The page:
James E Price writes Captain Lewis Van Blarcom in 1873
James E Price, brother-in-law to Captain Lewis VanBlarcom writes of happenings In Michigan in 1873 and inquires about helping to collect a debt. This letter holds special meaning to me because of one seemingly miniscule item. When James mentions his mother-in-law, he calls her "Mrs Van B" which is also a nickname people have used for my father and myself (not the Mrs). It's just cool to see a common thread stretch all the way back nearly 150 years.
JAS. E. PRICE,
Dealer in General Merchandise,[...]
Jacob Sutton Writes His Son in 1853
Jacob Sutton, a lifetime resident of Sussex County, New Jersey penned a letter to his son, Martin. At the time Martin was living and working in Pennsylvania.
June the 25th 1853
Martin I take this opportunity to inform you that we are all well at present and hope that these few (words?) may find you enjoying the same common (blgring?).We have had a hard summer so far we have been (refacing?) our house with (?) and (flood?) and painting inside and out. It looks all the better.We have a good harvest and plenty of p[...]READ MORE
Alanson Austin Haines Talks Book Marketing and the Battle of Opequan
Alanson Austin Haines, Chaplin of the 15th New Jersey Volunteers, drafted this letter to Captain Lewis Van Blarcom in 1883 regarding the reunion of the Battle of Opequan as well as the marketing and sale of his recently published book. Alanson A Haines was author of the History of the Fifteenth Regiment New Jersey Volunteers published in 1883.
I am fine and "dug in" here on IWO JIMA...
William 'Bill' Van Blarcom of New Jersey joined the Marines in 1943 to do his part in World War II. This letter is one of many from his nearly 3 years away from home, but may be one of the most historically important. Bill scratched off this letter 7 days after landing on Yellow Beach #1 at Iwo Jima during Operation Detachment.
Feb. 26, 1945
Hello Dad -
I suppose you all have been wondering where the "H" my mail has been, huh? Well - things have been happening pretty fast [...]READ MORE
An Unbalanced Mind
The Van Blarcom family history is largely documented which had given me a really solid head start in my research. Despite that fact, many of the intricacies of specific family members have been lost or buried by time and their lives are generally boiled down to a birth date, a marriage date, births of their children, and their date of death. Though it is good to know when our ancestors existed in time, these small pieces don't even partly satisfy my curiosities and my never-ending quest to 'know' my ancestors better. Picking up small pieces year-after-year can help personify those who came [...]READ MORE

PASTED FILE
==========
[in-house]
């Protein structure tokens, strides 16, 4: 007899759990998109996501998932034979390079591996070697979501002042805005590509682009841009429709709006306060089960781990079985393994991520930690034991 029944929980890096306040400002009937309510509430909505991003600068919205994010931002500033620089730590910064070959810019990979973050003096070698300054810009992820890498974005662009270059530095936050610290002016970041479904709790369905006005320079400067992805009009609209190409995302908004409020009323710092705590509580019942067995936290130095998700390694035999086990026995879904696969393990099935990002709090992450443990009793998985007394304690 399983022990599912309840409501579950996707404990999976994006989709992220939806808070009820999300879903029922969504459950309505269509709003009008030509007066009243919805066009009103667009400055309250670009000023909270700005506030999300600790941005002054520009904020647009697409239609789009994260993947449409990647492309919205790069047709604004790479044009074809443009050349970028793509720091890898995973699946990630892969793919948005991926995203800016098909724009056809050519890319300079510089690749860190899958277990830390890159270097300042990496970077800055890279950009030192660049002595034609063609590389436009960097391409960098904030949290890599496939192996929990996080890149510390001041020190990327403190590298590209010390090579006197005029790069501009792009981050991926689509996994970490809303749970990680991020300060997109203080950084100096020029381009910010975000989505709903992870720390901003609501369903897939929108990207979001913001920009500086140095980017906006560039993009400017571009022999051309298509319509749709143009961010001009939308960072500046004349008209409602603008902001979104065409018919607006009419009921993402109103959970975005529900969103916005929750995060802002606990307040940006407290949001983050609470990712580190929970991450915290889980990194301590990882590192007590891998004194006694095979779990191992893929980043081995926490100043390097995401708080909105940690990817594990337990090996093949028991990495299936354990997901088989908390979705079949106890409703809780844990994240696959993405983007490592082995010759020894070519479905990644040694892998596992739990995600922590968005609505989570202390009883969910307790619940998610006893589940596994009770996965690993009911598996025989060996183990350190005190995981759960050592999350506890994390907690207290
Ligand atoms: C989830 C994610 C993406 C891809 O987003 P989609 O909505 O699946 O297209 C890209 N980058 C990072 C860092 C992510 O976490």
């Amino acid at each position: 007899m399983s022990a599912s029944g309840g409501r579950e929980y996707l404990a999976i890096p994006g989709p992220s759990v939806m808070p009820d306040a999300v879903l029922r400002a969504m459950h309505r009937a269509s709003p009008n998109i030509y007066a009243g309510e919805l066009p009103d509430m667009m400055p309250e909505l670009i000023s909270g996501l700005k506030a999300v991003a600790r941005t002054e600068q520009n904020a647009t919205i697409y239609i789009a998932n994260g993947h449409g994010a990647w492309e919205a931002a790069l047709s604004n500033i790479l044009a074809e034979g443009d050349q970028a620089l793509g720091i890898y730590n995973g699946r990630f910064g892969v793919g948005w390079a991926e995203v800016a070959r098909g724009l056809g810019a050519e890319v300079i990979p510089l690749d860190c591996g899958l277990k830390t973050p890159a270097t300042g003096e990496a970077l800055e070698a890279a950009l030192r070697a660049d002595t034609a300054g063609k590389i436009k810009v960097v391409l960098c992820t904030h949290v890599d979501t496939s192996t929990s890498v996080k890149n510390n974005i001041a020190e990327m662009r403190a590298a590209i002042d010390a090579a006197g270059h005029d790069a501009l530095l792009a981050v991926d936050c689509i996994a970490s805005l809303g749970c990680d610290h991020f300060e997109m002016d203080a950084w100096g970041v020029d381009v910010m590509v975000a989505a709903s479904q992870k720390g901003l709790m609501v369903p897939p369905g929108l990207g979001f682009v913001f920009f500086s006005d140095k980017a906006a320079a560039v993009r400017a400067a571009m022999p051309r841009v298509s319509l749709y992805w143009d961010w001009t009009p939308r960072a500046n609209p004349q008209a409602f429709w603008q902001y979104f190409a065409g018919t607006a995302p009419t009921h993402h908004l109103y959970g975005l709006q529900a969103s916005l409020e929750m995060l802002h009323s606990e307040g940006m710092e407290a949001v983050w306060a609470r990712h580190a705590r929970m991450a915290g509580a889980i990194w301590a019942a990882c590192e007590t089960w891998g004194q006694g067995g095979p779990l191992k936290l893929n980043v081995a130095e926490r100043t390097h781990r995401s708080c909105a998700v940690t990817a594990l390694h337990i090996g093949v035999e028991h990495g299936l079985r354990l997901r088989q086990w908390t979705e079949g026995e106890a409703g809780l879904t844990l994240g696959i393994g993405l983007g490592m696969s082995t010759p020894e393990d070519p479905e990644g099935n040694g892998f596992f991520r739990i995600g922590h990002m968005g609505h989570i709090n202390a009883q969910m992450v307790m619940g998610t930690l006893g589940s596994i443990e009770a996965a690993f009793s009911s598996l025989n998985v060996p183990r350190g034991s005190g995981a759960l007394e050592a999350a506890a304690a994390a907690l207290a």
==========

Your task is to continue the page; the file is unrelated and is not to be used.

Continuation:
I Would Advise Nobody to Come to this Place
Jacob Van Riper Van Blarcom of New Jersey headed west on a hunt for treasure, as did many prospectors of the day. This letter explains a good deal of his journey with some interesting details that really outline the time and circumstances. Direct family members are in search of this original letter or other letters sent to and from Jacob during his trip west in search of gold. Pl[...]READ MORE
155 Years of Misspelling the Van Blarcom Name
All of my life, my last name has been violated time and time again. Name tags, yearbooks, documents, and pieces of mail have displayed egregious misspellings. When I was a child in the pre-caller ID days, and the phone would ring, it was always easy to tell if a telemarketer was on the other end by the way they would butcher the pronunciation. Some would attempt to say it while others would give up immediately saying, "Van", and then mumbling incoherently.
Spelling it out for people hasn't been an easy task either. Listening to my parents spell it out for people over and over was [...]READ MORE
The Survival of Thought - Letters from the Past
Recently I was fortunate to find a letter posted on ebay which was one correspondence from James E Price of Michigan to my great grand aunt, Lucy Ann Van Blarcom, the first daughter of William and Catherine A Sutton Van Blarcom and sister of my great grandfather, Joseph C Van Blarcom. I love finding these types of items and am grateful to those who have collected them and taken care of them these p[...]READ MORE
Stories From Our Ancestors - The New Jersey Fighting Fifteenth
One of the most rewarding aspects of my family research has been finding stories, photos, and artifacts that help me recreate what life may have been like way back when. I have been lucky in some cases that some family members carried a bit of prominence—nothing like the celebrity of today—but enough so that some of their stories have lived on. One story in particular is a narrative by Lewis Van Blarcom, Captain of Company C, 15th New Jersey Volunteers. The New Jersey "Fighting Fifteenth" saw action in many major conflicts of the Civil W[...]READ MORE
5 Lessons Learned as a New Family Researcher
1. Do not trust unsourced family trees
This was a lesson learned the hardest way possible. I was at least 6 months in to my family history journey when I was thankfully called out by another, more experienced researcher. When I began my research on Ancestry I didn't take anything with a grain of salt. I was so excited by the hints that I took all of them as fact. Unfortunately for you and me, there are A LOT of errors in the personal trees on Ancestry and rootsweb alike. If the hints you are using do not have documented sources, take them as a starting point, not[...]